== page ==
Even if you don't expect to pay estate taxes, estate planning is a vital part of any comprehensive wealth. After a secure retirement income plan, of all the financial strategies HCM Advisors help our clients design, an estate strategy may be the most important; however, it is usually the last one clients want to tackle.
So what exactly is an estate plan, and why is it so important?
Estate Plan Basics
An estate plan directs the management and organization of your assets and how they will flow when you pass away. It also includes instructions determining who can make medical and financial decisions should you become incapacitated. We realize no one likes thinking about this scenario, but it is important.
Many people assume an estate plan just includes a will, yet a surprising number of people do not even have that. While a will is an important document, other documents need to be included in your estate plan as well.
- Your will (also called a last will and testament) specifies how you want your estate to be distributed. Besides dividing your assets, a will also appoints guardianship for minor children. This is essential because no one wants a court determining who their children should live with in the event of their death. Even if your estate plan includes a revocable trust, a will is still needed. Called a “pour-over will,” the goal of this document is to cover any assets that may not have made it into to the trust before your death.
- An advanced medical directive (medical power of attorney) establishes who can make medical decisions for you should you become unable to do so. The medical power of attorney also allows you to designate a conservator should you become mentally incapacitated.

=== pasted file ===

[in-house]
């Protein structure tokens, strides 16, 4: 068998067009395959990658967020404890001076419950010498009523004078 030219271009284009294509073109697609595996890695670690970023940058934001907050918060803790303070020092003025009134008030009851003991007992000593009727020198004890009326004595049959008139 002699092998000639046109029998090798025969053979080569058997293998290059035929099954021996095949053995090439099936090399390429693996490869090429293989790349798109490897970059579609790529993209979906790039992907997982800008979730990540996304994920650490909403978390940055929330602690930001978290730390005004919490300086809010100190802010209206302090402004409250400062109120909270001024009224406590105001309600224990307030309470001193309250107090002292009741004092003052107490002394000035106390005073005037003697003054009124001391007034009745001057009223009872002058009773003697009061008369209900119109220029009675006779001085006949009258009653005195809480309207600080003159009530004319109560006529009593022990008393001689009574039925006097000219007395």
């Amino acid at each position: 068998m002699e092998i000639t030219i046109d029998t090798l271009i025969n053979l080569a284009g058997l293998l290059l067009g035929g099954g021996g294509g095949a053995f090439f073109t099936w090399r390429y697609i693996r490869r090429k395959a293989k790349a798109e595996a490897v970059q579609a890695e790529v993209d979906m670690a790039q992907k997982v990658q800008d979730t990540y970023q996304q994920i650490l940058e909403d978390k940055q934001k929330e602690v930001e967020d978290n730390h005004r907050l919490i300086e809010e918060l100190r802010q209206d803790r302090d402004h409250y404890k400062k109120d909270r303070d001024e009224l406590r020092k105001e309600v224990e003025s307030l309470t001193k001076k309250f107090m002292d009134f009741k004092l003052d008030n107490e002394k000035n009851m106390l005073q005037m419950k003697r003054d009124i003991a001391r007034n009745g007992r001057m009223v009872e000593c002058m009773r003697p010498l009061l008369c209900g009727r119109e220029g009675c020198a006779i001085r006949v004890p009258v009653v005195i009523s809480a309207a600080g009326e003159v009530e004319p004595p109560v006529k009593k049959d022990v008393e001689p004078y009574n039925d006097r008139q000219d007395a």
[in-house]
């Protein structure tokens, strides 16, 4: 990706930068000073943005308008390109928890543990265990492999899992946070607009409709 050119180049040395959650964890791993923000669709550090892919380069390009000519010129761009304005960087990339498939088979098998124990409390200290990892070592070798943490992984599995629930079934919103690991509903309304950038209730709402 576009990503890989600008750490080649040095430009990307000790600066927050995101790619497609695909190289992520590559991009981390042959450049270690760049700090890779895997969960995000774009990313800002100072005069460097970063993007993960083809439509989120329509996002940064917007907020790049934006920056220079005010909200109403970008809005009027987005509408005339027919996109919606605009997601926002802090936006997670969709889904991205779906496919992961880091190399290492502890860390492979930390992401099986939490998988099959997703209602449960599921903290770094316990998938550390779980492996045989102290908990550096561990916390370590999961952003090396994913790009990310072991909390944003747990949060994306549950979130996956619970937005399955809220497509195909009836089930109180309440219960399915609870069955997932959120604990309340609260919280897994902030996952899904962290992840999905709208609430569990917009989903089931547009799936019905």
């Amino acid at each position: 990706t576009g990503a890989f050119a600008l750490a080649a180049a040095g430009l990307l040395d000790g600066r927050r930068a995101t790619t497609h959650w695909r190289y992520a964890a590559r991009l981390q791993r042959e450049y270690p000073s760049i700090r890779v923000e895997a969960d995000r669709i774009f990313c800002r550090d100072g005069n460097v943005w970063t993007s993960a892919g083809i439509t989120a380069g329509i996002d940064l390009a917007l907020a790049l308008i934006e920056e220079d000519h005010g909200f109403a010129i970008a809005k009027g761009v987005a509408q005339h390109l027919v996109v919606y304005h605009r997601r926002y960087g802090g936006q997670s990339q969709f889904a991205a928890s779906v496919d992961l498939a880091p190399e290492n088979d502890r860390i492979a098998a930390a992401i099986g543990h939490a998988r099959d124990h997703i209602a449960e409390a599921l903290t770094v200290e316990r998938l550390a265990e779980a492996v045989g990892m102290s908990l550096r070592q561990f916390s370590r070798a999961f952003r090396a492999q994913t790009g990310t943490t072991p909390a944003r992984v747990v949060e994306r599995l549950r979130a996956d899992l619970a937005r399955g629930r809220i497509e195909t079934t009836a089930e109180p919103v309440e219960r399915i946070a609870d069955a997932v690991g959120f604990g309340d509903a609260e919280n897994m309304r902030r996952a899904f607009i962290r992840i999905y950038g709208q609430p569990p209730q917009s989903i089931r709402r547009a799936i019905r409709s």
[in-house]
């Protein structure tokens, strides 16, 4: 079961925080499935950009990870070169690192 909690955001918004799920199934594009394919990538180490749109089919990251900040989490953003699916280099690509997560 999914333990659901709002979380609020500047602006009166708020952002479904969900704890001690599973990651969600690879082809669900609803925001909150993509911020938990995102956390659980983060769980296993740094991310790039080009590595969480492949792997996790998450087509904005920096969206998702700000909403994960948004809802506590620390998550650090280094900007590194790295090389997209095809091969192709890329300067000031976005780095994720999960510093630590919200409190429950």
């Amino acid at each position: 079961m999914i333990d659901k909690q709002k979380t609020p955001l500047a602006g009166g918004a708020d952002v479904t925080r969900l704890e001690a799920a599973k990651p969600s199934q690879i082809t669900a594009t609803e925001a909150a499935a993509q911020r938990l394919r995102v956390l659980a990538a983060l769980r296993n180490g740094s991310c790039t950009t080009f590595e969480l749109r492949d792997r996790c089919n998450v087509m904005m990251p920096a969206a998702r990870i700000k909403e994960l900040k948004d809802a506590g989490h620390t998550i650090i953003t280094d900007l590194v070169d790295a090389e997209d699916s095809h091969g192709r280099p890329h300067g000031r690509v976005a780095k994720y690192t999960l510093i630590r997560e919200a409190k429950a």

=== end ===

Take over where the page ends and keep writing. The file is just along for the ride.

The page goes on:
- A living will provides instruction to your physicians regarding the type of care you wish to receive at the end of your life if you face a terminal illness or are in a vegetative state. Do not resuscitate (DNR) and do not intubate orders are also listed here. While a last will and testament is designed to specify your wishes upon your death, a living will determines what will happen while you’re alive.
- A financial power of attorney, much like a medical power of attorney, appoints someone to handle your financial affairs if you become unable to do so. There are two different types of financial powers of attorney: a durable and a springing power of attorney. A durable power of attorney goes into effect as soon as it is signed, whereas a springing power of attorney only goes into effect if you become mentally incapacitated.
- A revocable living trust (RLT) is a more detailed document that specifies not just what happens after you’re gone or incapacitated but also what happens while you’re alive. At its most basic level, a revocable trust is a vehicle designed to hold your assets; meaning that until you move assets into it, it’s essentially just an empty vessel. If you have a more complicated estate, a revocable living trust can help manage a variety of assets and beneficiaries. As the trustee of your RLT, you’ll still have control over your assets. And assets held in the trust will avoid probate, something much appreciated by those who have managed an estate of a loved one through the probate process.
Estate plans are a necessary part of life, albeit one that no one really wants to think about. But having an estate plan is one of the kindest things you can do for your loved ones who survive you. You’ll gain peace of mind knowing that your family is taken care of no matter what life throws at you.
As a follow-up, our next blog will look at planning from the inheritors’ perspectives.
| Mike Hengehold, CPA/PFS MST RICP®
Mike is the Founder and President of HCM Wealth Advisors. Over the last 30 years, he’s provided financial planning guidance to a myriad of families to help them realize their financial dreams. Mike is an avid homebrewer and animal lover, and when he’s not at work you can often find him on the golf course working on his short game.